The first black automaker, Frederick Patterson, built his first car in 1915 -David Conwill @Hemmings

Frederick Patterson’s Father was born a slave in Virginia in 1833. He escaped in 1861 and settled in Greenfield, Ohio, the next year, where he found work as a blacksmith for a carriage builder, Dines and Simpson.
By 1870, the elder Patterson had risen to the position of shop foreman and the next year Frederick was born, the youngest of four children. Within two years of Frederick’s birth, his father had partnered with another local carriage builder to open a new concern— Patterson and Lowe.
Encouraged by his parents to educate himself, Frederick graduated high school in 1888 and enrolled at The Ohio State University where he was the first African-American on the school’s football team. He left school before graduation to take a job, not in his father’s factory, but as a history teacher in Louisville, Kentucky. His older brother, Samuel, had joined his father in what was now called C.R. Patterson and Son.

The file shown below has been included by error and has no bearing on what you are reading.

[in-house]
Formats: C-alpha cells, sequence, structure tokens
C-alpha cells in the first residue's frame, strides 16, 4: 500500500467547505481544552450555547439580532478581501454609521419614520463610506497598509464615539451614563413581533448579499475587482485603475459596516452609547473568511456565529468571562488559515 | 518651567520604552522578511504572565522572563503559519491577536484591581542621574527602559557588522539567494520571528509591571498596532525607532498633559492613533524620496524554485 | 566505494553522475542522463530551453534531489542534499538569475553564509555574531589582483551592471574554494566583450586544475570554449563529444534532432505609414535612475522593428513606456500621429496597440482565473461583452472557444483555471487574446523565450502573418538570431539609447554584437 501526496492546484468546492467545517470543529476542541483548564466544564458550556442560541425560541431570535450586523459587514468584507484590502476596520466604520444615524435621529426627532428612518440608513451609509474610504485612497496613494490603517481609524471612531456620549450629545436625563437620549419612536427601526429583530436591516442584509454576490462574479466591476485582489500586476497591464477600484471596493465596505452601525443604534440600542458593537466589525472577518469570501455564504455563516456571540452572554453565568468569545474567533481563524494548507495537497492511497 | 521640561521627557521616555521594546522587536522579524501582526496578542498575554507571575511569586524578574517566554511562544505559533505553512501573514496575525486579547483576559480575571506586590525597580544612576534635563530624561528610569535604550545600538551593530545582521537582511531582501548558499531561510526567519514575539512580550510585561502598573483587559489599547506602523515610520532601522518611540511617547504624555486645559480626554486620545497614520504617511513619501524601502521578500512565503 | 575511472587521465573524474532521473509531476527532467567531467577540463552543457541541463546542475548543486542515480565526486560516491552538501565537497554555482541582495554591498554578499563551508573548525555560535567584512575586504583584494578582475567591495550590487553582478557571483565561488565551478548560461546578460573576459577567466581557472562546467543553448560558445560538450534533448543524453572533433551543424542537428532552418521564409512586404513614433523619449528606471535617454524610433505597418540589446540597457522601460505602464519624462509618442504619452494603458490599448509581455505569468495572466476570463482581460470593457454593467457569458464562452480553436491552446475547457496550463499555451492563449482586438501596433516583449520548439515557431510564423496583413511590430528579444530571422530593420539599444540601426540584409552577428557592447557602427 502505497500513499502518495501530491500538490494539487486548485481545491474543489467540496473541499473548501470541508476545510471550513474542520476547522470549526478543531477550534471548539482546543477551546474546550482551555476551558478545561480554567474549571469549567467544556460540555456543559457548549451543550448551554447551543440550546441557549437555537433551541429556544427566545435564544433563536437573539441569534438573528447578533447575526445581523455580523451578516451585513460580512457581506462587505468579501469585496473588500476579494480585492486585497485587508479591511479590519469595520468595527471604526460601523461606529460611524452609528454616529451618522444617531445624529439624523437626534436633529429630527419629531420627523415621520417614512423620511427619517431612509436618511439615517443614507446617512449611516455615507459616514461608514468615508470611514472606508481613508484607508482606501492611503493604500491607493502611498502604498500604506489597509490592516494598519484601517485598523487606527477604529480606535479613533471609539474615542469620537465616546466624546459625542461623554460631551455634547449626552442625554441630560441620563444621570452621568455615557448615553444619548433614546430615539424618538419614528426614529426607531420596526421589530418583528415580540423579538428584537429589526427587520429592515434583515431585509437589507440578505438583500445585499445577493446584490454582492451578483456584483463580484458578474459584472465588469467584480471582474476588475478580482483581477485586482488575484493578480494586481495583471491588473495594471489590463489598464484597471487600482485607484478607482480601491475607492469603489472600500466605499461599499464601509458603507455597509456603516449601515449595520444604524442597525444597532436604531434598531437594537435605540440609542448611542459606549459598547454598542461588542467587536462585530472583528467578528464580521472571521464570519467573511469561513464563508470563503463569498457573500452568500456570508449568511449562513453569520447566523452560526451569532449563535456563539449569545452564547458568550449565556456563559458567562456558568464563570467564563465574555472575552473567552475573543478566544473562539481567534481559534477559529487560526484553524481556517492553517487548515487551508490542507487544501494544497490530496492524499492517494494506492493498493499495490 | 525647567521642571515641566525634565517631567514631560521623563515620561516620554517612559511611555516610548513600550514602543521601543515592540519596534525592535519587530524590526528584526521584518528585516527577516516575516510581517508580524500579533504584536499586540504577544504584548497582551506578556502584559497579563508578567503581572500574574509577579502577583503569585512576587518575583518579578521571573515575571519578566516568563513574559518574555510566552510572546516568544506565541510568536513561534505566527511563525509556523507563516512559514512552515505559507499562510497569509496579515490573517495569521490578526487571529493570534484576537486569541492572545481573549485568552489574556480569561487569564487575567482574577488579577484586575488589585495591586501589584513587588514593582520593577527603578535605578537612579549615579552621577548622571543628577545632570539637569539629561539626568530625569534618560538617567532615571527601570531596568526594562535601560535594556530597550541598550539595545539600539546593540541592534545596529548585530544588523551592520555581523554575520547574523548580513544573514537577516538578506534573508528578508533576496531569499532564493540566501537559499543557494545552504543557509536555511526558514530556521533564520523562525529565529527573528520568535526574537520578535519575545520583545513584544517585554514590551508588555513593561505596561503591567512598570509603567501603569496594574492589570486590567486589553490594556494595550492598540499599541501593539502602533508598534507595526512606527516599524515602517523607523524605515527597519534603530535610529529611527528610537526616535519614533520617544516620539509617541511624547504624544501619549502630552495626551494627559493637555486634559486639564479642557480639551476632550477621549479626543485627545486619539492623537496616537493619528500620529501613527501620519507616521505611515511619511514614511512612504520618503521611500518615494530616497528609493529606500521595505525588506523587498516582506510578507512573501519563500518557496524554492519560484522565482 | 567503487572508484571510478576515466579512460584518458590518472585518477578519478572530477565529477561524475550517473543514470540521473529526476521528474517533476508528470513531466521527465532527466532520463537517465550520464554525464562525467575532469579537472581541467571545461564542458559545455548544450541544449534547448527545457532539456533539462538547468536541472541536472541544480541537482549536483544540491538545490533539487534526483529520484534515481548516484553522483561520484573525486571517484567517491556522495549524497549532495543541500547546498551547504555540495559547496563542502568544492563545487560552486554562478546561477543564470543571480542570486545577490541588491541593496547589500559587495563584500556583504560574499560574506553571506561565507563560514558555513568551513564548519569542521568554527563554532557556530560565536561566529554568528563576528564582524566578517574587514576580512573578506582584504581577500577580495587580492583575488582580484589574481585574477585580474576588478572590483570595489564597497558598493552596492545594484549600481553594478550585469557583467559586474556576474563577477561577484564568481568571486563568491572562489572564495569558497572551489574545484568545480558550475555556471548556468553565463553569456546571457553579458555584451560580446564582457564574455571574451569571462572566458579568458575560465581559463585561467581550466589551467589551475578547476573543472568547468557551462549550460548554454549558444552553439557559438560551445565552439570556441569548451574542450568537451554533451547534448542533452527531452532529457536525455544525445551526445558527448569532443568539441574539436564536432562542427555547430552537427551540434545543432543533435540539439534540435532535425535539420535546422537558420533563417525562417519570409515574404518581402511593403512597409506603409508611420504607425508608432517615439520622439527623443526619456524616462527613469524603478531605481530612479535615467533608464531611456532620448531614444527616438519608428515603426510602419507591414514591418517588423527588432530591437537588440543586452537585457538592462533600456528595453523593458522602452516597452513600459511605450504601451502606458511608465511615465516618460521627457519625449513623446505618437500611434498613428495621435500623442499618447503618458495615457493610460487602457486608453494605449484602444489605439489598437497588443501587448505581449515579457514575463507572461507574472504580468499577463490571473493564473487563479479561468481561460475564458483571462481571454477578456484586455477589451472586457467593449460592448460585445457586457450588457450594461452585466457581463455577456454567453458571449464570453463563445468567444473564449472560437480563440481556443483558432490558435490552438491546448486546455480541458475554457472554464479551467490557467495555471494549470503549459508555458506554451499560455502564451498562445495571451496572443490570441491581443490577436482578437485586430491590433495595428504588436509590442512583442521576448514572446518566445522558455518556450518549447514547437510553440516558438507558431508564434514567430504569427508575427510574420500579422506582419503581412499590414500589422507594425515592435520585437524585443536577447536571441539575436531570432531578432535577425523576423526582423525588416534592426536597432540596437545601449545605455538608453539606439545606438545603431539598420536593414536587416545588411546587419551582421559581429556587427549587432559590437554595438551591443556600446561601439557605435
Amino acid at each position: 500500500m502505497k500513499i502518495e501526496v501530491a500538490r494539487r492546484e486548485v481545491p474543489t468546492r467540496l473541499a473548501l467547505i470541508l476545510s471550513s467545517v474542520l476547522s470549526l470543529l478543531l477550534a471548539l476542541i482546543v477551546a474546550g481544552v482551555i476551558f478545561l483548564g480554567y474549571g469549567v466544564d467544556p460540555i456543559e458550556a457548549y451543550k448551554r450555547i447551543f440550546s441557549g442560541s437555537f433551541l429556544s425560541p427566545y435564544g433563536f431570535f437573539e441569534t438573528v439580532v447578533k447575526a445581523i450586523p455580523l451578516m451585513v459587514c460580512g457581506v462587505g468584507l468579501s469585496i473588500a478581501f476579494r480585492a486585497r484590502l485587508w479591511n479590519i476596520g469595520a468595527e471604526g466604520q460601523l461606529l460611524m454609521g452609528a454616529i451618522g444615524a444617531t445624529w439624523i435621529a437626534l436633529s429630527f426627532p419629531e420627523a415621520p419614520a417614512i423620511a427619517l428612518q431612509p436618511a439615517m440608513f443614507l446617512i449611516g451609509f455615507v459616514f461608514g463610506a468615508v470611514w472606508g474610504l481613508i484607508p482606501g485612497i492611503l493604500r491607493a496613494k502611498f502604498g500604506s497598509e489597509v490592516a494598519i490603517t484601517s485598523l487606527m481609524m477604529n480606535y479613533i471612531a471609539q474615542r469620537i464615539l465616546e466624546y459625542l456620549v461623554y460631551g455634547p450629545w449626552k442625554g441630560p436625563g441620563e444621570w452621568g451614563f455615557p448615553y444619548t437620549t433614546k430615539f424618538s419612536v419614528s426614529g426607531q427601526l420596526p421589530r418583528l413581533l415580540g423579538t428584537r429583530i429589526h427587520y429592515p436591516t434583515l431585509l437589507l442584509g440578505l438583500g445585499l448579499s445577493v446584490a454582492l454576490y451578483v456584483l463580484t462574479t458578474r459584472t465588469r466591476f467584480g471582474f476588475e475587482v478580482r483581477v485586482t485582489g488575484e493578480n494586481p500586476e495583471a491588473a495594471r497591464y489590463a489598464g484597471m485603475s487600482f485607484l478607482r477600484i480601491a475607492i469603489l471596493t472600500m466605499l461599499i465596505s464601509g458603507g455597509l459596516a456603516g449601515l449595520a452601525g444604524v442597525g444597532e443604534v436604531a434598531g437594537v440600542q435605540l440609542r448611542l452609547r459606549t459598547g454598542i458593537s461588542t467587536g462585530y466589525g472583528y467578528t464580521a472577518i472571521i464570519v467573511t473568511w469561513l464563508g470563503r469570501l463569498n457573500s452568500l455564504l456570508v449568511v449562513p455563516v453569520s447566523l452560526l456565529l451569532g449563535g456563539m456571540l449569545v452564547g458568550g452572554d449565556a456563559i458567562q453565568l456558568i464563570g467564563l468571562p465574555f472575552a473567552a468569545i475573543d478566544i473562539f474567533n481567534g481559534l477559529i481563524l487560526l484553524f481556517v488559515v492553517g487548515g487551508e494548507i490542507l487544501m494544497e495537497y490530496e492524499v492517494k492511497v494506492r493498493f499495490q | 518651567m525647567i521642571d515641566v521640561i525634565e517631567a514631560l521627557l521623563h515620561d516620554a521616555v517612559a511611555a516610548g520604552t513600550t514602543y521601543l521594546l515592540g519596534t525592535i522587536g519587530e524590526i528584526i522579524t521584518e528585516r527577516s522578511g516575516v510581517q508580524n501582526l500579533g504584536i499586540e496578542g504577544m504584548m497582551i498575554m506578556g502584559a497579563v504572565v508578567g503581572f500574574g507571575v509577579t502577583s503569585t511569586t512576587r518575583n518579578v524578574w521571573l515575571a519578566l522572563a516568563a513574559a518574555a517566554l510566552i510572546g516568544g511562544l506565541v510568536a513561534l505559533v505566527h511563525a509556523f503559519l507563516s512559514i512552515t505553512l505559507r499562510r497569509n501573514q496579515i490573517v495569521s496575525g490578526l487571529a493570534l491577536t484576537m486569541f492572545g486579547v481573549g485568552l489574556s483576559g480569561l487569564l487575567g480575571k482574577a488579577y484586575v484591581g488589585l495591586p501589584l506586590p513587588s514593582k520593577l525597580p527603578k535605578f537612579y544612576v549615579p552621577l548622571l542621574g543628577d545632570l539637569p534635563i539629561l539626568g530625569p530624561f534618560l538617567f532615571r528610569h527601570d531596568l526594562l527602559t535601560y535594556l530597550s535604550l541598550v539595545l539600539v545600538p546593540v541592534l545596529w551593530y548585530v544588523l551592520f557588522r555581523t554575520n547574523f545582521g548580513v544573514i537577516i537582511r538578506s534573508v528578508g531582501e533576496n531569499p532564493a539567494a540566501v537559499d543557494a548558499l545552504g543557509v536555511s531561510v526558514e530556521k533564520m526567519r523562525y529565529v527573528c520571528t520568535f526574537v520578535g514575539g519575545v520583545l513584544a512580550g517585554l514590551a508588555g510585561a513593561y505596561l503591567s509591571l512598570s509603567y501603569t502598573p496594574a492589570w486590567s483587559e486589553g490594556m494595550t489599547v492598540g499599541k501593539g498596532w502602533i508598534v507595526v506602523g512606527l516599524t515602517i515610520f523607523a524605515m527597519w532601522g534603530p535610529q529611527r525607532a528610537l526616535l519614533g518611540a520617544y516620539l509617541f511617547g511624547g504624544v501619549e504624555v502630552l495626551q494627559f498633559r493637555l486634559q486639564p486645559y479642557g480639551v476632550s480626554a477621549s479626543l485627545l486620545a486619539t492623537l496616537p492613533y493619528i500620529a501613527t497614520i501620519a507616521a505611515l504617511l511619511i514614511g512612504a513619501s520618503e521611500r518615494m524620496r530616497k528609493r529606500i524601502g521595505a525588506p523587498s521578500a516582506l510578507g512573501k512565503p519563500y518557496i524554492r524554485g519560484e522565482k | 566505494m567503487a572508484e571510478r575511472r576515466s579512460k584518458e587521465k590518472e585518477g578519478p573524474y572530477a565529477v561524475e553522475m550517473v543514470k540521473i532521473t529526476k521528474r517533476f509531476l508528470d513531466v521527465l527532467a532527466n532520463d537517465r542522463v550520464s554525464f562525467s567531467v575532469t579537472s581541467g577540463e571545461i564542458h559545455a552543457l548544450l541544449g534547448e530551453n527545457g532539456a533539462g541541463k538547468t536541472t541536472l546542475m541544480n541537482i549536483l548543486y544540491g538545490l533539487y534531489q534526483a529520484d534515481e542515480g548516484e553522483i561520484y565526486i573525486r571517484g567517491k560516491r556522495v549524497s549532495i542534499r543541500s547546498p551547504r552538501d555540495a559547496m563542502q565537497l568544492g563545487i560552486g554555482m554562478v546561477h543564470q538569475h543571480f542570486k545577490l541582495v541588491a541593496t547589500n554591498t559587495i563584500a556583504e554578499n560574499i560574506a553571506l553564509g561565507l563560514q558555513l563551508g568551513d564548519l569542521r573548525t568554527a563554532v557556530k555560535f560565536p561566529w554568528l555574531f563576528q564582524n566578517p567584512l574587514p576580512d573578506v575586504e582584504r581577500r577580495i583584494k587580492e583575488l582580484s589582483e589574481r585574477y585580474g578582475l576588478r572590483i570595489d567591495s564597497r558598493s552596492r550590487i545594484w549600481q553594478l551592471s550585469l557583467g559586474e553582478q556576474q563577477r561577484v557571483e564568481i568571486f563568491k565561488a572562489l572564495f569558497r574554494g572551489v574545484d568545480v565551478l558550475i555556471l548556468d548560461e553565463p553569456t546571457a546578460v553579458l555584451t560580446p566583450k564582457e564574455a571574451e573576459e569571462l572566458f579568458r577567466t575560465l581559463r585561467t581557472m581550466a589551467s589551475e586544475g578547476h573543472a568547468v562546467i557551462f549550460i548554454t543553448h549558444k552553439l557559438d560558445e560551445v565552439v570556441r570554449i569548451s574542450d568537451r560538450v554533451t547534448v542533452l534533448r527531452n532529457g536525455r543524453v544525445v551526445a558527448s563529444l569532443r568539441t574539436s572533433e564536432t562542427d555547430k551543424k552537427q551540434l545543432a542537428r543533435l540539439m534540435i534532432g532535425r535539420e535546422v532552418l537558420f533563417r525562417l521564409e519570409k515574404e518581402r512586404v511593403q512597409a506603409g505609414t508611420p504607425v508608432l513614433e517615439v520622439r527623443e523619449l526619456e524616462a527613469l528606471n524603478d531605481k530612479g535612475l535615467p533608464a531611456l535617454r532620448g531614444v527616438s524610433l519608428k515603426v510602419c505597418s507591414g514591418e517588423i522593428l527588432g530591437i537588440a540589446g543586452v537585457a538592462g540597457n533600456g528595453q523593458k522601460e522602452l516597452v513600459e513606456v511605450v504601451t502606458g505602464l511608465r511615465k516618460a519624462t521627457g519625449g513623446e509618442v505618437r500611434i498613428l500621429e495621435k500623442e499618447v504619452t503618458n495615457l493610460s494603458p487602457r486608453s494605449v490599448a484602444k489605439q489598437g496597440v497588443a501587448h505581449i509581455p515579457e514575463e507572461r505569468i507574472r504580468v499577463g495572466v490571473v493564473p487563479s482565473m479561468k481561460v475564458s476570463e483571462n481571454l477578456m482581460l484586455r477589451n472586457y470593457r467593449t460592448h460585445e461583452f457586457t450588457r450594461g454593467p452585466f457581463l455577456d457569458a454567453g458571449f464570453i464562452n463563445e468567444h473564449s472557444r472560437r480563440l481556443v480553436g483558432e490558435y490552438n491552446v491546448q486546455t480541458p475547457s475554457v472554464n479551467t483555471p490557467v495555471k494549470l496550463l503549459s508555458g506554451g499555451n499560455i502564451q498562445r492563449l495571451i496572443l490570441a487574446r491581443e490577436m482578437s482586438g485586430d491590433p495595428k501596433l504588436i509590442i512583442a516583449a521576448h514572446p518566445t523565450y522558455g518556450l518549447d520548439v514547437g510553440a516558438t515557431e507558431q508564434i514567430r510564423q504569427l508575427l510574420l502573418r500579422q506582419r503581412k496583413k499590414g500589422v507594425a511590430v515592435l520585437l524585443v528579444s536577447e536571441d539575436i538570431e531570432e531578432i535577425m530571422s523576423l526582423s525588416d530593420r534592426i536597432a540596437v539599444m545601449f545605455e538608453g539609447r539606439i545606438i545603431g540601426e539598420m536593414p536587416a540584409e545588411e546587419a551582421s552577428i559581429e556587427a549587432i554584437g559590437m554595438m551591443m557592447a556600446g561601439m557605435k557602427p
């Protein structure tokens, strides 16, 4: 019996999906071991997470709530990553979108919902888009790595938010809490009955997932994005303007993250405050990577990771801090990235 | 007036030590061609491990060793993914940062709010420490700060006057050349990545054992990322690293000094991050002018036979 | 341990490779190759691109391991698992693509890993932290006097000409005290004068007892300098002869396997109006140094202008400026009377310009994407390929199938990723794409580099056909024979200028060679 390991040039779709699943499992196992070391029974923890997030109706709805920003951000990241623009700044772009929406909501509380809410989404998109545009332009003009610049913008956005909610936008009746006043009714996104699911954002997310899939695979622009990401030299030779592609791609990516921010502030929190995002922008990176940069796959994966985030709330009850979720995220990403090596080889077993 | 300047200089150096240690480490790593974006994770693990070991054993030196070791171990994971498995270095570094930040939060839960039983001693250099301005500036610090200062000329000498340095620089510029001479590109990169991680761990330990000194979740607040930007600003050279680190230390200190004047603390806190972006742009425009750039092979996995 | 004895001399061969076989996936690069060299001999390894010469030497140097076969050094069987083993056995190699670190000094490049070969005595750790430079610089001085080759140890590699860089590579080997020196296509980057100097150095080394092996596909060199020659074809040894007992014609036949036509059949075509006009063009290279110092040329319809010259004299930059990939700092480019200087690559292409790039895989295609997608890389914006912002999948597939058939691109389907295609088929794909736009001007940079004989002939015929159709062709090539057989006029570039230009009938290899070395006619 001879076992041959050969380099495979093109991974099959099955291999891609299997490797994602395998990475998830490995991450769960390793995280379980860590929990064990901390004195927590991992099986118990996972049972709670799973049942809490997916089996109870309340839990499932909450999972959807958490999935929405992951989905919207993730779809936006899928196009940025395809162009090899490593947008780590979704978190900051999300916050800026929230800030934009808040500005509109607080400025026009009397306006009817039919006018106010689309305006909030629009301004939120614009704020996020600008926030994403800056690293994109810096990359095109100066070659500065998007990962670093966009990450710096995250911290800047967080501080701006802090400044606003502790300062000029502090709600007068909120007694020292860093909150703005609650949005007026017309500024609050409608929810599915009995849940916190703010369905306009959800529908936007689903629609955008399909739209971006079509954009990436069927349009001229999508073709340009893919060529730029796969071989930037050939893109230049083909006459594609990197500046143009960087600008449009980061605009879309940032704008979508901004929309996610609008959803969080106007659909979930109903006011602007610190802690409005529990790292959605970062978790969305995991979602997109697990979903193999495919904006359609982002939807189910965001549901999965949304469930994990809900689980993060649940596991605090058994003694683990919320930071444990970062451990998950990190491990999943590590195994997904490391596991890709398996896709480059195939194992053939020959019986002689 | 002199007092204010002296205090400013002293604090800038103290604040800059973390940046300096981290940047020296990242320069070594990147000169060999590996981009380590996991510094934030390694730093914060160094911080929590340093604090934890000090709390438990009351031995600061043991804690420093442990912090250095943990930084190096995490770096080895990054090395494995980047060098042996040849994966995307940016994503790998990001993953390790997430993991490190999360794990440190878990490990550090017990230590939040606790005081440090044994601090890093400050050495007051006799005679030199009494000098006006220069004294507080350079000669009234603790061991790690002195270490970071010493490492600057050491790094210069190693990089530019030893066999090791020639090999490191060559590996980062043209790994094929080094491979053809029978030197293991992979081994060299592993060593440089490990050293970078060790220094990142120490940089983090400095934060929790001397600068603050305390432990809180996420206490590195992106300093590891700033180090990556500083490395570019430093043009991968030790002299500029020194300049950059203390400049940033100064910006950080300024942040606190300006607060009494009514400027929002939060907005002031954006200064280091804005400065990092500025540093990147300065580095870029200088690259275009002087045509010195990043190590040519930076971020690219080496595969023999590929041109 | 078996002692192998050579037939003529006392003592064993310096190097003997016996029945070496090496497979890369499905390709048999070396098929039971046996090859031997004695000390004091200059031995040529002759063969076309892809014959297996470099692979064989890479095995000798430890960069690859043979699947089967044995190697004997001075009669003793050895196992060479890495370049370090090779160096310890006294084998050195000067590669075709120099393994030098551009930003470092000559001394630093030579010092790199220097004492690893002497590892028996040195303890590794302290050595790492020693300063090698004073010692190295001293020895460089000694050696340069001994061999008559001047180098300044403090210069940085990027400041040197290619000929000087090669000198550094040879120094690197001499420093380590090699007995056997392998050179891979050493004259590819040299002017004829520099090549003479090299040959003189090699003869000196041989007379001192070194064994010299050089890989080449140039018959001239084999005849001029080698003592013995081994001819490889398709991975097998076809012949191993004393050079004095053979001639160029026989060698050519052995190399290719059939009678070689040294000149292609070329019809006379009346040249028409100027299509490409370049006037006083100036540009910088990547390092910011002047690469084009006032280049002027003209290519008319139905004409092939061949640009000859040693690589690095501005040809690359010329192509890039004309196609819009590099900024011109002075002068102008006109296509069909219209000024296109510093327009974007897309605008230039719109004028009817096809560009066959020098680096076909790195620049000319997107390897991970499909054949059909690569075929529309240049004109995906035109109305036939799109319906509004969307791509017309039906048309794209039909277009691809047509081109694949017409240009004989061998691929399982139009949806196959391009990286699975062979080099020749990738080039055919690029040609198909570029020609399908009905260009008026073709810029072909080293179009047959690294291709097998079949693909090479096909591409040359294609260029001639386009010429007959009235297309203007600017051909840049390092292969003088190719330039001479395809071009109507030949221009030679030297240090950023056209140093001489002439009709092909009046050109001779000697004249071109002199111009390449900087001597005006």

Unfortunately, Samuel died and in 1897 the family business was in trouble. Frederick resigned his teaching position and returned to Greenfield to assist. The company was renamed once again to C.R. Patterson and Sons. Frederick’s attentions kept the organization successful until the death of C.R. Patterson in 1910.


Categories: 1915, David Conwill, Frederick Patterson, Hemmings, Patterson and Lowe

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